16. Hi Claire
    I also had this recipe given to me by a friend in the early 80’s.I made it on several occasions and was very popular. For some reason, maybe the loss of recipe or as you said the scare over raw eggs.
    Which brings me to ask why does it need eggs? Is it because the whipped whites make the moussey like texture.

  17. Yeeess I remember this very fondly from childhood and my great aunt gave me the recipe. I haven’t made it though for about 15 years but it popped into my head recent. Wasn’t sure what I’d done with the recipe so googled it.

  18. Hi

    Was sooooo excited to find this recipe but didn’t work….am I the only one? The mixture was like water despite trying desperately to ensure egg whites stiff. The initial mixture also curdled which I noticed you said was not an issue but when the egg white went in it was all very watery. What did I do wrong please

    1. Hmm, sorry to hear that. I have never had a problem with it, so am unsure how to advise you I am afraid

  19. Oh what a find! Thank you for finding this recipe. I had a blitz of old papers and think I must have thrown away my Mum’s handwritten lemon fridge cake recipe from many years ago. I went to look for it on my bookshelves but gave up before Christmas then I thought I’d do a search on Google and discovered your post. Thank you so much. It brings back many memories of yummy Christmas times ?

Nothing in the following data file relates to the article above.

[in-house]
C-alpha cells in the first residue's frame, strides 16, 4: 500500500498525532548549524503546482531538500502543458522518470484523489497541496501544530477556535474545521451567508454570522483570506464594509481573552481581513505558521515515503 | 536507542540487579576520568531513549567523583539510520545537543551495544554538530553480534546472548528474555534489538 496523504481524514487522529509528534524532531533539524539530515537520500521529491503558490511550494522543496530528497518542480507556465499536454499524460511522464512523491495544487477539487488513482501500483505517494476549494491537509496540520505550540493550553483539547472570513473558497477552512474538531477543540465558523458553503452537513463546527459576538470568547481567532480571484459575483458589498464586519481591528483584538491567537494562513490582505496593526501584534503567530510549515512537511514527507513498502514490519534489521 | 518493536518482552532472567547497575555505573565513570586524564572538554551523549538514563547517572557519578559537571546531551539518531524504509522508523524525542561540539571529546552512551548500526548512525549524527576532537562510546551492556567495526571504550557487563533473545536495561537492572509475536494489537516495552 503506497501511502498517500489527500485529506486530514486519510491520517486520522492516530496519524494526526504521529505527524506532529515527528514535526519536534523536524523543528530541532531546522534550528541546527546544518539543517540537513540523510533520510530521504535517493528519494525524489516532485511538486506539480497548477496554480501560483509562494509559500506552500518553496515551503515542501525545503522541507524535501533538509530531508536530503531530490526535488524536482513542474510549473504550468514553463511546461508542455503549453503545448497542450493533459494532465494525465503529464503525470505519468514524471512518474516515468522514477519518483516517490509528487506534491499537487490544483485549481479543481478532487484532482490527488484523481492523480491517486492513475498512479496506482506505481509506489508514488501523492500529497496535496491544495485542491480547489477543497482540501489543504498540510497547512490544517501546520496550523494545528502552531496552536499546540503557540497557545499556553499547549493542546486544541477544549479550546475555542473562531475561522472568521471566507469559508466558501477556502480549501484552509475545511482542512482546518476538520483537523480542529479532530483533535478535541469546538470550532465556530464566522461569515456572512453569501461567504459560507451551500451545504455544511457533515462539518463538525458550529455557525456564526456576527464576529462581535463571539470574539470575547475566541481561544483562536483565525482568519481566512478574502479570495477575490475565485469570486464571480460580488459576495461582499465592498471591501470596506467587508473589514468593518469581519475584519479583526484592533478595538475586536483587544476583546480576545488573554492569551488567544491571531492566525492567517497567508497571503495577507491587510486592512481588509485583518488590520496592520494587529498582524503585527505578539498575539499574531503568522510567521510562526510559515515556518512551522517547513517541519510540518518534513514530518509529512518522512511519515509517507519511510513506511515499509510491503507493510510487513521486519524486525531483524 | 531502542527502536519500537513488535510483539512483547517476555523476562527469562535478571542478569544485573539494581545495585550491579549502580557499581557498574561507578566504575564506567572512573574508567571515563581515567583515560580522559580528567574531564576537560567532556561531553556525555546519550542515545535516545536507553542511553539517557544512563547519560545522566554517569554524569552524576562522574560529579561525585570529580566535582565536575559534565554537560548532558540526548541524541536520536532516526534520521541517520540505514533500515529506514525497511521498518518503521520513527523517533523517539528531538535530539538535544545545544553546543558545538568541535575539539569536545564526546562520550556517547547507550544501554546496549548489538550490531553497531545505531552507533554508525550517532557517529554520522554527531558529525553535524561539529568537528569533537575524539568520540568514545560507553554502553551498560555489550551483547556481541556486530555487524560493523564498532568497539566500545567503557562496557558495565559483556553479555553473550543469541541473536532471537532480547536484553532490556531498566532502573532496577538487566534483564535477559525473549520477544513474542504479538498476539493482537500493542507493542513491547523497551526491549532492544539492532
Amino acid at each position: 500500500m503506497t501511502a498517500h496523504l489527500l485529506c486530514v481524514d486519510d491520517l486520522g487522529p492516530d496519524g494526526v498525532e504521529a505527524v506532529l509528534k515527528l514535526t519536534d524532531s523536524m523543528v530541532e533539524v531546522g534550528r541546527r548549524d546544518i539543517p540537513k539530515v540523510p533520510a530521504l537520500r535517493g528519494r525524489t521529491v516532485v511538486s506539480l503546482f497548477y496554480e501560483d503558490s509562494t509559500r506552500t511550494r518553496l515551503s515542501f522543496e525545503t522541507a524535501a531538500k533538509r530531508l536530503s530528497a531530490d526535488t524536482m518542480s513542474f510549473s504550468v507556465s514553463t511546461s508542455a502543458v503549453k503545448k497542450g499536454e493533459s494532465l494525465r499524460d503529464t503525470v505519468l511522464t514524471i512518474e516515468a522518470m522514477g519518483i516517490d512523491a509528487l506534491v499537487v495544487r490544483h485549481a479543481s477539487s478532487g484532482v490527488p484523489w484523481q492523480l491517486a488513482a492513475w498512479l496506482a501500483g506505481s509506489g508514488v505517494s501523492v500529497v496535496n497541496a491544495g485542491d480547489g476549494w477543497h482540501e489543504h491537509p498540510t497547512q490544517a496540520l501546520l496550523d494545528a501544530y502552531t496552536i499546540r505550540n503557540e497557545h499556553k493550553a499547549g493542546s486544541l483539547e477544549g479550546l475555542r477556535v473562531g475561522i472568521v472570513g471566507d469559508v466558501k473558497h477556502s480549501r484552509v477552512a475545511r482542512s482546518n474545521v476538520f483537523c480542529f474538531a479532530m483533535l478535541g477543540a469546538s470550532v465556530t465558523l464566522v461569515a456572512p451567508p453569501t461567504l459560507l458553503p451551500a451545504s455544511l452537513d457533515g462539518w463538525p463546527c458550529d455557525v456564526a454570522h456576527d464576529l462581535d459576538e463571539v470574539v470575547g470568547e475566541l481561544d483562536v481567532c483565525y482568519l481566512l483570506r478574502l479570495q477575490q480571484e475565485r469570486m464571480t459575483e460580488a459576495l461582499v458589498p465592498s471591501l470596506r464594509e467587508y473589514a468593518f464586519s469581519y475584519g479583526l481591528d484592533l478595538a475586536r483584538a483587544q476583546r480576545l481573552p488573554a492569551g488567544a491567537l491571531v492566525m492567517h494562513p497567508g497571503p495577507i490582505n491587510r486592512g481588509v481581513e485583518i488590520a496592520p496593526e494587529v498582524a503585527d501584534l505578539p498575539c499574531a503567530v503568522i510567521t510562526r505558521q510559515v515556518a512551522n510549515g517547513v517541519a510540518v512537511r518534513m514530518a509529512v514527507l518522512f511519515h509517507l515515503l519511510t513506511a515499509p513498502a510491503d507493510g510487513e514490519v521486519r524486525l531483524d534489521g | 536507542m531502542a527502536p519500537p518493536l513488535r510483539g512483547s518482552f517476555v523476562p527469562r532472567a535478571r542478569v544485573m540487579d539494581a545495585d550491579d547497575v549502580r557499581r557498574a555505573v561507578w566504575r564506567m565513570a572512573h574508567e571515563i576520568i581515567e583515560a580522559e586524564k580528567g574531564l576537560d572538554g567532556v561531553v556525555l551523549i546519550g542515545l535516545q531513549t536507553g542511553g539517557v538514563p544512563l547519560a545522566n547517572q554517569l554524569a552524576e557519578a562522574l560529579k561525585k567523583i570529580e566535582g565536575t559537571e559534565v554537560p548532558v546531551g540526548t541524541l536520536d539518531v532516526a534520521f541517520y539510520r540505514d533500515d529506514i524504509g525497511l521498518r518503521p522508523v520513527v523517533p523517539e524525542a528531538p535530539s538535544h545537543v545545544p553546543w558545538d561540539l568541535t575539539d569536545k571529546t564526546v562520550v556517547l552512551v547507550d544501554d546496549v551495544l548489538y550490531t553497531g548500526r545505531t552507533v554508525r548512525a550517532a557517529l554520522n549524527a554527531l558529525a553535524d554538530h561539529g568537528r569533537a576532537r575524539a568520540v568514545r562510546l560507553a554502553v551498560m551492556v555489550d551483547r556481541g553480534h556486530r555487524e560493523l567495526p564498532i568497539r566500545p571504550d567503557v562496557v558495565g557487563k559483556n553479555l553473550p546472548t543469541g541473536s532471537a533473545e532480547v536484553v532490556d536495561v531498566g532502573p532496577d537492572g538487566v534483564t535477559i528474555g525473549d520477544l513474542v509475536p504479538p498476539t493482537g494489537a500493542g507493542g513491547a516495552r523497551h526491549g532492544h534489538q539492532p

1. Hope you enjoy making it again. I was over the moon when my mum gave me her handwritten recipe book at Christmas that we all thought was resigned to the Gods of Lost Things, never ti be seen again

  20. I love this cake. Made it many times. I use split trifle sponges.
    I have to admit the best one I every made was with trifle sponges that were out of date and a bit on the hard side. It was superb.

  21. How funny we have just been talking about this cake and been hunting the recipe!! Thanks for posting or it would have been lost forever!

  22. I have this recipe, inherited on a tatty bit of paper but now typed up and stored on my laptop. I’m making it this evening – double mixture – for a small party this weekend.